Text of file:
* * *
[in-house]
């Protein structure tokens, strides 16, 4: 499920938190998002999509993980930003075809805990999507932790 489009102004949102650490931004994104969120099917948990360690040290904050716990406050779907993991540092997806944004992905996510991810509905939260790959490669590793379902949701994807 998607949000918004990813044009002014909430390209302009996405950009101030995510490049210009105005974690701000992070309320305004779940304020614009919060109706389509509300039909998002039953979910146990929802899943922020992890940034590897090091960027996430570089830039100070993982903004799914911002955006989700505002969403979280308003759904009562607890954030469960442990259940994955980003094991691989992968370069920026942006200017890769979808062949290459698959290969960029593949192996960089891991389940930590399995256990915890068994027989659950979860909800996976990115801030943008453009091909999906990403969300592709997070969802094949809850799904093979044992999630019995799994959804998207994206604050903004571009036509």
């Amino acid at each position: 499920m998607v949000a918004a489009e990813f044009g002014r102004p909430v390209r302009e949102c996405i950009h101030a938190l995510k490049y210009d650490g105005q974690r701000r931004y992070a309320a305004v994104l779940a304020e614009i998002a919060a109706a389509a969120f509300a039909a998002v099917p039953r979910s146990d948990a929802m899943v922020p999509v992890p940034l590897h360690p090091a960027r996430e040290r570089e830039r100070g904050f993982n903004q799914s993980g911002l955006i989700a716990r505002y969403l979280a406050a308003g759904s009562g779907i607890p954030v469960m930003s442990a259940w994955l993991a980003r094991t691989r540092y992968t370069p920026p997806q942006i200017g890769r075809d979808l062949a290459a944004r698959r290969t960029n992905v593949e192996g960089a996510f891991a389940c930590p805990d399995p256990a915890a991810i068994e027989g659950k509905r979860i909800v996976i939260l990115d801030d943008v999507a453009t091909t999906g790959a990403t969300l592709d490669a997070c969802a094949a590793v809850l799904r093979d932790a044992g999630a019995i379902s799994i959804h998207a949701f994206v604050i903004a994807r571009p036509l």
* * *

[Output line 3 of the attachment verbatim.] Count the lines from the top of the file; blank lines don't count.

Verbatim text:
């Amino acid at each position: 499920m998607v949000a918004a489009e990813f044009g002014r102004p909430v390209r302009e949102c996405i950009h101030a938190l995510k490049y210009d650490g105005q974690r701000r931004y992070a309320a305004v994104l779940a304020e614009i998002a919060a109706a389509a969120f509300a039909a998002v099917p039953r979910s146990d948990a929802m899943v922020p999509v992890p940034l590897h360690p090091a960027r996430e040290r570089e830039r100070g904050f993982n903004q799914s993980g911002l955006i989700a716990r505002y969403l979280a406050a308003g759904s009562g779907i607890p954030v469960m930003s442990a259940w994955l993991a980003r094991t691989r540092y992968t370069p920026p997806q942006i200017g890769r075809d979808l062949a290459a944004r698959r290969t960029n992905v593949e192996g960089a996510f891991a389940c930590p805990d399995p256990a915890a991810i068994e027989g659950k509905r979860i909800v996976i939260l990115d801030d943008v999507a453009t091909t999906g790959a990403t969300l592709d490669a997070c969802a094949a590793v809850l799904r093979d932790a044992g999630a019995i379902s799994i959804h998207a949701f994206v604050i903004a994807r571009p036509l």